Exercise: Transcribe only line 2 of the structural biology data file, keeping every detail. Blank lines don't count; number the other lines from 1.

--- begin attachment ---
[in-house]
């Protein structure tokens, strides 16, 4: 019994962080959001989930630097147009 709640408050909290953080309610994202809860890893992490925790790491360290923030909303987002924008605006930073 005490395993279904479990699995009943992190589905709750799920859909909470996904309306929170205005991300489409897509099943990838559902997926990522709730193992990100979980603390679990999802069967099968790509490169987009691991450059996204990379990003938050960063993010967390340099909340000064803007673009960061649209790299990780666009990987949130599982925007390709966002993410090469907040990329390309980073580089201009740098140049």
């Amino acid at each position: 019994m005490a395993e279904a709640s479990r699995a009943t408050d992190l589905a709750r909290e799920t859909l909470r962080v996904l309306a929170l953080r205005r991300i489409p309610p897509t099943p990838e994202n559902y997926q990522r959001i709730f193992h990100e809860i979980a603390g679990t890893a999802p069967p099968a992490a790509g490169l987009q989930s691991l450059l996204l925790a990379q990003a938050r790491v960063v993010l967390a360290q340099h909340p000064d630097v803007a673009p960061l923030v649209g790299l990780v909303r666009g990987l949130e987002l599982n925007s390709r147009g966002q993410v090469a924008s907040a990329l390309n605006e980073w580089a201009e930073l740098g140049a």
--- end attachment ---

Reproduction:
């Protein structure tokens, strides 16, 4: 019994962080959001989930630097147009 709640408050909290953080309610994202809860890893992490925790790491360290923030909303987002924008605006930073 005490395993279904479990699995009943992190589905709750799920859909909470996904309306929170205005991300489409897509099943990838559902997926990522709730193992990100979980603390679990999802069967099968790509490169987009691991450059996204990379990003938050960063993010967390340099909340000064803007673009960061649209790299990780666009990987949130599982925007390709966002993410090469907040990329390309980073580089201009740098140049």